Senator Murray: (2:02 PM)
  • Spoke on the Budget Resolutions.
    • SUMMARY "At the end of last week, republicans in the House of Representatives passed legislation that continues their mad dash away from the bipartisan Budget Control Act and really reflects the up upside-down priorities that are guiding their party and stands absolutely no chance of passage here in the Senate. I think it would be very helpful at this point to remind my colleagues of the recent history that has brought us to this point. In August of last year, Democrats and Republicans same together and we agreed to the Budget Control Act to cut spending and put in place a process for additional deficit reduction. The purpose of that bipartisan agreement was to move towards serious deficit reduction and to give some consistency to the federal budget so the American people would not be threatened with a government shutdown every few months. That bipartisan deal sets the levels for next year's discretionary spending which allows us in congress to do our jobs and work to allocate federal resources towards investments in jobs and infrastructure and innovation and maintaining our commitment to our service members and their families and protecting and supporting middle-class families and so much more. That was the agreement we came to. Senator Boehner shook on it. Minority leader McConnell shook on it. Majority leader Reid signed it. And joined many of my colleagues in voting for it. And then President Obama signed it into law. It became the law of the land. A law that I would add is binding, that replaces and carries more weight than a budget resolution and that makes the budget resolutions we are debating today nothing more than political theater. Senate Democrats fully intend to honor our word and stick to the bipartisan budget levels for next year. And Senate Republicans in our Appropriations Committee, including the Minority leader, recently voted to stick to those levels as well. But I was really disappointed that less than nine months after we shook hands on that deal, House Republicans turned right around and broke it. They put appeasing their extreme base ahead of the word they gave to us and the American people and they demonstrated clearly that a deal with them isn't worth the paper it's printed on. But despite House Republicans' reneging on the deal, the Budget Control Act is the law, it is signed and we have so many challenges ahead of us as a nation, we cannot afford to relitigate bipartisan deals every time members of the extreme end of the Republican Party make some noise at a meeting."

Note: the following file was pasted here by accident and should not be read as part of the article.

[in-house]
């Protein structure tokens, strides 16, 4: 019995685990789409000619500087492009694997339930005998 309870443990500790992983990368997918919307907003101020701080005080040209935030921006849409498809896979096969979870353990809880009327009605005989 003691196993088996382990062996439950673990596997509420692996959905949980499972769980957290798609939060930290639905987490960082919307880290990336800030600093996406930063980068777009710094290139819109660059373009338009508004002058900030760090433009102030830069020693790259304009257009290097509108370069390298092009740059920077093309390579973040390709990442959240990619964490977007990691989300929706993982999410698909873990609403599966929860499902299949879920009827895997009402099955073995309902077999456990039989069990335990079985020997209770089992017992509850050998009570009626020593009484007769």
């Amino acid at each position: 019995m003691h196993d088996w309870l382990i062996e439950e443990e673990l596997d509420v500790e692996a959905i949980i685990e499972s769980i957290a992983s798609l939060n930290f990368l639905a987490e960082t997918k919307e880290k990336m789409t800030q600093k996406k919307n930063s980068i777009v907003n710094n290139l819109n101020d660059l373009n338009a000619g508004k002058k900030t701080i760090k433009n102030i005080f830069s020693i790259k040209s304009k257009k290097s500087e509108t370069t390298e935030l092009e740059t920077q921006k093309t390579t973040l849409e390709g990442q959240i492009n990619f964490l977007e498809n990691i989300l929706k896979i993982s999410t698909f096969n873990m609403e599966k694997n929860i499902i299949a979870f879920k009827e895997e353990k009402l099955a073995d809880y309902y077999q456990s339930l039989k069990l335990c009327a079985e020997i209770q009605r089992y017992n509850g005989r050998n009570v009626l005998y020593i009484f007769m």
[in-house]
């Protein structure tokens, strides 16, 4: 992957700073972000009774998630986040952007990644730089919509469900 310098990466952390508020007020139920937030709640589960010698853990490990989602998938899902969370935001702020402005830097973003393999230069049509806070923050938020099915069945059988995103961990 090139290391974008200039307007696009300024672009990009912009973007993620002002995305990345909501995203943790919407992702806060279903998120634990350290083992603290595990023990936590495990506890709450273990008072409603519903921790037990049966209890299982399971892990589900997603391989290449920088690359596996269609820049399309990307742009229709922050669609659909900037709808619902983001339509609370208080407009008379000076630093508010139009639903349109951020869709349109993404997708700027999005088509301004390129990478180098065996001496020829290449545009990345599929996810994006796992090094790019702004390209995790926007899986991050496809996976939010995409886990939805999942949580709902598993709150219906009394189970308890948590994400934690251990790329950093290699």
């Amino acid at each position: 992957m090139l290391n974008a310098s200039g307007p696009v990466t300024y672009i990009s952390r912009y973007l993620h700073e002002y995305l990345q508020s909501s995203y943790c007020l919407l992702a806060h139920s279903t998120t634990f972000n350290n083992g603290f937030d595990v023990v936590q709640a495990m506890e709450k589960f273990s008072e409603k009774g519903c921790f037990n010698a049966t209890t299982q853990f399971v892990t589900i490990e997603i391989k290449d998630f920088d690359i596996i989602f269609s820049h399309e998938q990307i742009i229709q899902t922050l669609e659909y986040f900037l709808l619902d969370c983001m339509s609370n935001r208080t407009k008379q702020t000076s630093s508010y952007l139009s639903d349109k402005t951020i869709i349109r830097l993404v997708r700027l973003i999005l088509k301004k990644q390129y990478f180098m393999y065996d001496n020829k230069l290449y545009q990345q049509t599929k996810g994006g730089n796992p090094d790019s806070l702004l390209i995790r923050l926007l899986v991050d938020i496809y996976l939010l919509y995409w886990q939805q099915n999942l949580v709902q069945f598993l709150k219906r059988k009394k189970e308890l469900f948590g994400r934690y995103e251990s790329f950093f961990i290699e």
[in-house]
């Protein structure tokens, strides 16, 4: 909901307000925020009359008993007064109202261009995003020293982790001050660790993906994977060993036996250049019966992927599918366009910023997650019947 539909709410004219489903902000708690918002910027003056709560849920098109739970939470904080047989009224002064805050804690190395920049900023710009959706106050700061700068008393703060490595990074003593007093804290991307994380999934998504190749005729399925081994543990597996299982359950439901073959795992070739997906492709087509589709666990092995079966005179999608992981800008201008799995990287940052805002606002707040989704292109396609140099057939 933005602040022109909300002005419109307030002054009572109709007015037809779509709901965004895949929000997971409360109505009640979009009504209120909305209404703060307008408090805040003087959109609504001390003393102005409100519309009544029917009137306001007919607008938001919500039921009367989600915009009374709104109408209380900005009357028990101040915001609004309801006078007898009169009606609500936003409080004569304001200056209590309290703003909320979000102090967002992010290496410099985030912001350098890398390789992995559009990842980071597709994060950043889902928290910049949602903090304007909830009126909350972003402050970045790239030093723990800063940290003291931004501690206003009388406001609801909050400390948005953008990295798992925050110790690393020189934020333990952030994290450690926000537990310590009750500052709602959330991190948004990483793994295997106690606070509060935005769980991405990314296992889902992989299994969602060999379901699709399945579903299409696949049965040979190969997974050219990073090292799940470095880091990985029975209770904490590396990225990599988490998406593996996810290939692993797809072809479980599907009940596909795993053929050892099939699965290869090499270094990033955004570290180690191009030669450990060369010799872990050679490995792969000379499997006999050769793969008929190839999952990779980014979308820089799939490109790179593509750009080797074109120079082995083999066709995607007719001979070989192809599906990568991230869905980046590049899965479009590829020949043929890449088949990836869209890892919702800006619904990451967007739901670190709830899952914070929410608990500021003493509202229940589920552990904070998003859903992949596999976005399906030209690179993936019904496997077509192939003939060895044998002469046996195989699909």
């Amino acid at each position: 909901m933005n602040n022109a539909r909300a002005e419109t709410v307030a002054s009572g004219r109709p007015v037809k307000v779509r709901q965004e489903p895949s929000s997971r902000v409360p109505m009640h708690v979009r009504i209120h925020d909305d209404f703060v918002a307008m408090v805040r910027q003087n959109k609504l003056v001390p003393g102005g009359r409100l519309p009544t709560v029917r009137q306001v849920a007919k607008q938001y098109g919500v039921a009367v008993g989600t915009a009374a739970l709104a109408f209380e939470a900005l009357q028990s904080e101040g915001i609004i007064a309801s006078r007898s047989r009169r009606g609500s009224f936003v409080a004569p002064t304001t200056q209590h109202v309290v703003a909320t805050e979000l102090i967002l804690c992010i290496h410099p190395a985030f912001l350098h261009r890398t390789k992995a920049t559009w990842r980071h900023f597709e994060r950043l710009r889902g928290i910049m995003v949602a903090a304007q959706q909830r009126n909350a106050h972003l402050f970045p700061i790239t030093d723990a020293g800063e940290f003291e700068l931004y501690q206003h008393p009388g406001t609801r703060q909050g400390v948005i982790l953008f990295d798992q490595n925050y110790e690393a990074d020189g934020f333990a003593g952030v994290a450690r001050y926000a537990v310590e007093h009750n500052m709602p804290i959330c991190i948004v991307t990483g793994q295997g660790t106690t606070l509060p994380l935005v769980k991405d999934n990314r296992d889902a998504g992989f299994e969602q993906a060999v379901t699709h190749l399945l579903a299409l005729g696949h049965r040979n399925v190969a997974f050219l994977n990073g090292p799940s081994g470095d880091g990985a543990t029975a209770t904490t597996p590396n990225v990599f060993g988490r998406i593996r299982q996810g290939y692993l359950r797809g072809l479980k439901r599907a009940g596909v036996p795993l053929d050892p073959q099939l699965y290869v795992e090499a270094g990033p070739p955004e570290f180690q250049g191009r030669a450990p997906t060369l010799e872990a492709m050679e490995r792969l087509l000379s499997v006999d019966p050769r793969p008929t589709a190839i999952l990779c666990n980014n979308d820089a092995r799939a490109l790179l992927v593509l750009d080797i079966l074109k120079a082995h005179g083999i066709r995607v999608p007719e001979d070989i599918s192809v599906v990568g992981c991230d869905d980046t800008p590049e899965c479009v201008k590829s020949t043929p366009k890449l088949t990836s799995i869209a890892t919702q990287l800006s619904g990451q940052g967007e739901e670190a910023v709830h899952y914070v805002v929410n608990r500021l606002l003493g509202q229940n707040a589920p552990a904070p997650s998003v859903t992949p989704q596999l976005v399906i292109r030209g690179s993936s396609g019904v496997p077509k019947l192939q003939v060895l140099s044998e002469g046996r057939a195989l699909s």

Senator Boxer: (2:10 PM)
  • Spoke on the Budget Resolutions.
    • SUMMARY "I rise to say that it is stunning to see the Republican Party running away from a bill that they supported, from the deal that they cut, a deficit-reduction deal that was led by Senator Conrad, the Budget Control Act, which is the law of the land. And instead they're offering up a series of budgets that I believe will destroy this country. Why do I say that? Because they destroy the middle class and they give to the millionaires and the billionaires. That is a recipe for a third world nation. The haves and the have notes. And I hope the American people wake up and pay attention, because a budget really is a statement of who we are as a people Some of them don't even make any sense. But I have to tell you, this is serious business because one of them did pass the House, and they not only passed the House but then they passed another law - we call it reconciliation - which is dangerous in what they did. So let me tell you what they did and let me be clear, because it is not difficult to explain. What they did is stand up with all their heart, with all their soul, with all their power and their fervor to fight for the 1%. They are fighting for the millionaires, the multimillionaires, the billionaires, the trillionaires. You name it, that's who they're fighting for. They're giving them back an average of $150,000 a year. And over the ten-year period, that average millionaire can write a big kiss to the Republicans if this ever became law because they would get back $1.5 million over the ten-year period. And how do they pay for this largess? How do they pay for this warm, fuzzy hug to the people that have everything? They cut the heart out of the middle class."